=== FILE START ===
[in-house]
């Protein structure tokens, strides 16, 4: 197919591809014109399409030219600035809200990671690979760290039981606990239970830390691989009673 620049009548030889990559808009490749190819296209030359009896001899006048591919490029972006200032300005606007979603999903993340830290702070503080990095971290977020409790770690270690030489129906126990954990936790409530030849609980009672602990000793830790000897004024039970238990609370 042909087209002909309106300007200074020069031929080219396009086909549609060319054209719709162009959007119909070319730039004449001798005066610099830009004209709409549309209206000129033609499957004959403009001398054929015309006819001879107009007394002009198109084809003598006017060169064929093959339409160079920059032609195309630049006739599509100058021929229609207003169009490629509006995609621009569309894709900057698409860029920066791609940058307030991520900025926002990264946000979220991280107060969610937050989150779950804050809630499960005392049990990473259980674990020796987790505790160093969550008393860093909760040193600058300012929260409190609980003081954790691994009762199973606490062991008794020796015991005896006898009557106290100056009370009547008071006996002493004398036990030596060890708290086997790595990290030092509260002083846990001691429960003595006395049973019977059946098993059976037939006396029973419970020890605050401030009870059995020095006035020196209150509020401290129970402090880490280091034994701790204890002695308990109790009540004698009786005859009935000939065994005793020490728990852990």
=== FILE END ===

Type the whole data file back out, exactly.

[in-house]
């Protein structure tokens, strides 16, 4: 197919591809014109399409030219600035809200990671690979760290039981606990239970830390691989009673 620049009548030889990559808009490749190819296209030359009896001899006048591919490029972006200032300005606007979603999903993340830290702070503080990095971290977020409790770690270690030489129906126990954990936790409530030849609980009672602990000793830790000897004024039970238990609370 042909087209002909309106300007200074020069031929080219396009086909549609060319054209719709162009959007119909070319730039004449001798005066610099830009004209709409549309209206000129033609499957004959403009001398054929015309006819001879107009007394002009198109084809003598006017060169064929093959339409160079920059032609195309630049006739599509100058021929229609207003169009490629509006995609621009569309894709900057698409860029920066791609940058307030991520900025926002990264946000979220991280107060969610937050989150779950804050809630499960005392049990990473259980674990020796987790505790160093969550008393860093909760040193600058300012929260409190609980003081954790691994009762199973606490062991008794020796015991005896006898009557106290100056009370009547008071006996002493004398036990030596060890708290086997790595990290030092509260002083846990001691429960003595006395049973019977059946098993059976037939006396029973419970020890605050401030009870059995020095006035020196209150509020401290129970402090880490280091034994701790204890002695308990109790009540004698009786005859009935000939065994005793020490728990852990």